Press release -
Nutritional research helps improve care home menus
Nutritional expertise at Northumbria University, Newcastle has helped enhance the menus of a prestigious care provider.
Hadrian Healthcare Group commissioned research by Carole Marshall, a registered nutritionist at Northumbria, to identify how their meals could provide improved nutrition and hydration for their residents.
Carole’s recommended changes included replacing oils and butter, containing a high level of saturated fats, with polyunsaturated fats and oils and increasing the use of oily fish. Oily fish is high in omega-3 fatty acids, a natural anti-inflammatory which evidence shows helps to maintain a healthy heart and reduce the risk of heart disease. She also recommended using several low salt products whilst increasing the availability of the existing wide variety of fresh fruits to include juices, homemade lemonades and freshly made fruit and yoghurt smoothies.
The company’s four seasonal menus now follow the new guidelines. Brochures based on Carole’s report have been produced for each season to help residents and their families understand how meals are designed for health as well as being tasty and attractively presented.
Simon Lawrence, executive chef for Hadrian Healthcare Group approached Northumbria with the project in January 2013.
“We aim to provide the highest standard of care across the board and, naturally, part of that is helping people to live well through varied menus,” said Simon.
“We wanted to create a new set of menus based on properly informed decisions about nutrition and hydration, so we needed to assess our existing choices. Armed with this information we have been able to redesign meals to be more effective for the health of our residents.”
Denise Stephenson, manager of Hadrian Healthcare Group’s Wetherby Manor care development, said: “The new menus have been very well received by residents. There’s a wide variety of food to suit every palate and it is available in forms to suit each resident. Very attractive presentation makes meals tempting to eat.
“We monitor residents’ health and ask for their feedback on the menus so we can make individual changes according to their health needs and tastes.”
Northumbria’s Carole Marshall said: “People go into care for a reason often related to poor or failing health or a decreased ability to adequately care for themselves.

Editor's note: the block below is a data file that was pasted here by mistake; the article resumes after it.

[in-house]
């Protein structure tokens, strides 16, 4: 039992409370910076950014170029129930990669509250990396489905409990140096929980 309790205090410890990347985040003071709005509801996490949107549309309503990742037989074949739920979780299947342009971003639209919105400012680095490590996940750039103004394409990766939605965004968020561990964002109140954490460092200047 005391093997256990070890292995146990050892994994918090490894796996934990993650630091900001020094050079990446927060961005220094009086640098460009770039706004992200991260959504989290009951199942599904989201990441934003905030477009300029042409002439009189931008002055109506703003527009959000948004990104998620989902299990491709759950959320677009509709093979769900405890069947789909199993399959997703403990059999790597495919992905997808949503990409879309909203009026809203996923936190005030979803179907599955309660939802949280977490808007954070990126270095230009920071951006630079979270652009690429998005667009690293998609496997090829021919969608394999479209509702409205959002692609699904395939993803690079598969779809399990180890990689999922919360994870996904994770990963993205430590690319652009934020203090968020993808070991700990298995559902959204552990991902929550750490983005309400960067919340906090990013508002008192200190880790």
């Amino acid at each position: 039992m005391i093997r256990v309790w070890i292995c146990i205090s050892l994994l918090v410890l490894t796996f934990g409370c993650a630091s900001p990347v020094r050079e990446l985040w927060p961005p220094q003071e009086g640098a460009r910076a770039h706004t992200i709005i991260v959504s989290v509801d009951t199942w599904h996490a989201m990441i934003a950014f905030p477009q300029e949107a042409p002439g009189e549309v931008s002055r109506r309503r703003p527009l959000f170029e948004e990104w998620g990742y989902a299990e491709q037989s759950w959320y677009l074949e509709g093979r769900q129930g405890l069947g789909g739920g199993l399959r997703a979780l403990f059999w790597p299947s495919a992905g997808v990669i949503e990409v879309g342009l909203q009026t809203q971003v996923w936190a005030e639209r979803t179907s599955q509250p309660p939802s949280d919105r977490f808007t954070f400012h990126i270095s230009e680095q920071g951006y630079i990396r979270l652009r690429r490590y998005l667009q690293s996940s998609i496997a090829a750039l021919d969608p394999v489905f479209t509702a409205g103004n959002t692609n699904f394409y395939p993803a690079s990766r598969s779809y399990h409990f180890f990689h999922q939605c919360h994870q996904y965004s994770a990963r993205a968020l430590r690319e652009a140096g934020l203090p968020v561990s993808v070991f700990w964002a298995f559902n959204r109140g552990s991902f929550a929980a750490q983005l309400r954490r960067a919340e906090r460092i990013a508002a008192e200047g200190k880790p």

“Our report highlights the nutrients and vitamins most important in old age – such as vitamin D – and suggests areas where these key nutrients can be boosted in menus. These nutritionally-optimised menus can really improve the quality of life for residents.
“If the care homes are providing as near to perfect food as possible it makes a difference to the overall wellbeing of residents.”
Simon Lawrence was chef of the year in the National Care Awards in 2010, Care Cook of the Year in the 2013 National Association of Care Catering (NACC) competition, and was recognised for excellence in care catering by the Worshipful Company of Cooks this year.
He organises the annual ‘master chef’ style competition for Hadrian Healthcare chefs. The focus for the next competition is innovation in pureed meals and soft diets. The finalists compete in a cook-off at Northumbria University in January, assessed by a judging panel including Carole Marshall and care catering industry specialists.
Hadrian Healthcare Group is a family owned company providing high quality care in nine luxury care homes across the North of England.
For more information about working with Northumbria experts, visit https://www.northumbria.ac.uk/business-services/
Northumbria is a research-rich, business-focussed, professional university with a global reputation for academic excellence. To find out more about our courses go towww.northumbria.ac.uk